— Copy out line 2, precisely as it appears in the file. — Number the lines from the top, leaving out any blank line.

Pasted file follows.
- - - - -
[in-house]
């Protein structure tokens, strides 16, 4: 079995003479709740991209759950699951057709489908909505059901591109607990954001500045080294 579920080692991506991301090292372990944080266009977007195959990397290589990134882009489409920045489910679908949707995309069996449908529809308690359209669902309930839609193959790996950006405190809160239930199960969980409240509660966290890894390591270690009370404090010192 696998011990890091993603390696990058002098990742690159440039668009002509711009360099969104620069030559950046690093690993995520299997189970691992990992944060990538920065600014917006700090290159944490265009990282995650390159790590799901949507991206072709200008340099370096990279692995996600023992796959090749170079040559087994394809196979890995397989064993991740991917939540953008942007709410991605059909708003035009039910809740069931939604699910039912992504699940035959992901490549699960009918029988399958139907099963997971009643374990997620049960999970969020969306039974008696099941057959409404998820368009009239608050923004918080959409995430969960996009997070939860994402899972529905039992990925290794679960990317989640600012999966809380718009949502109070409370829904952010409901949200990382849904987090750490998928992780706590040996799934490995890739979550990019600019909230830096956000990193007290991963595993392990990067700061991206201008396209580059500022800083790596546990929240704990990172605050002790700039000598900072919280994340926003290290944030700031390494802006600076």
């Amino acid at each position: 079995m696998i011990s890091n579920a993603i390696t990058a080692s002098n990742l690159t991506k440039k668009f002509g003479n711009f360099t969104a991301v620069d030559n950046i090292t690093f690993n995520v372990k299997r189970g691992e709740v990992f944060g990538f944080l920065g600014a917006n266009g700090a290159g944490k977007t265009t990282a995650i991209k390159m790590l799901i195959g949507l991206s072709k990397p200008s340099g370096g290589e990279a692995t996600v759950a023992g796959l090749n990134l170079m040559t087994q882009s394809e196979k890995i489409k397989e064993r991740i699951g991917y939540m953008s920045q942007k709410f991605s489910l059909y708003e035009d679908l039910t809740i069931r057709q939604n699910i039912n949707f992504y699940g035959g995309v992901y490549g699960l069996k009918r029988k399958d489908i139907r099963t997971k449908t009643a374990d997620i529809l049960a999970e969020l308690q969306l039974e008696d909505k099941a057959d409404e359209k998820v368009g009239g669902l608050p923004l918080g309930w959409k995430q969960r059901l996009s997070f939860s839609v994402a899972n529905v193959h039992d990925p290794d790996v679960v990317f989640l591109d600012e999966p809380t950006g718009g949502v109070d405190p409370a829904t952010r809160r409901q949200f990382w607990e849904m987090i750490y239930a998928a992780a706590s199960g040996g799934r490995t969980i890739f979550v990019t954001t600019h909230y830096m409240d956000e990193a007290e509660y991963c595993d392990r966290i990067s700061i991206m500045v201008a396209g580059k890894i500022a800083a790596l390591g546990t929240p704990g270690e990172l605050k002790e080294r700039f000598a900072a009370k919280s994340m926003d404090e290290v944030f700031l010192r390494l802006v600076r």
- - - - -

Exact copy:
């Protein structure tokens, strides 16, 4: 079995003479709740991209759950699951057709489908909505059901591109607990954001500045080294 579920080692991506991301090292372990944080266009977007195959990397290589990134882009489409920045489910679908949707995309069996449908529809308690359209669902309930839609193959790996950006405190809160239930199960969980409240509660966290890894390591270690009370404090010192 696998011990890091993603390696990058002098990742690159440039668009002509711009360099969104620069030559950046690093690993995520299997189970691992990992944060990538920065600014917006700090290159944490265009990282995650390159790590799901949507991206072709200008340099370096990279692995996600023992796959090749170079040559087994394809196979890995397989064993991740991917939540953008942007709410991605059909708003035009039910809740069931939604699910039912992504699940035959992901490549699960009918029988399958139907099963997971009643374990997620049960999970969020969306039974008696099941057959409404998820368009009239608050923004918080959409995430969960996009997070939860994402899972529905039992990925290794679960990317989640600012999966809380718009949502109070409370829904952010409901949200990382849904987090750490998928992780706590040996799934490995890739979550990019600019909230830096956000990193007290991963595993392990990067700061991206201008396209580059500022800083790596546990929240704990990172605050002790700039000598900072919280994340926003290290944030700031390494802006600076």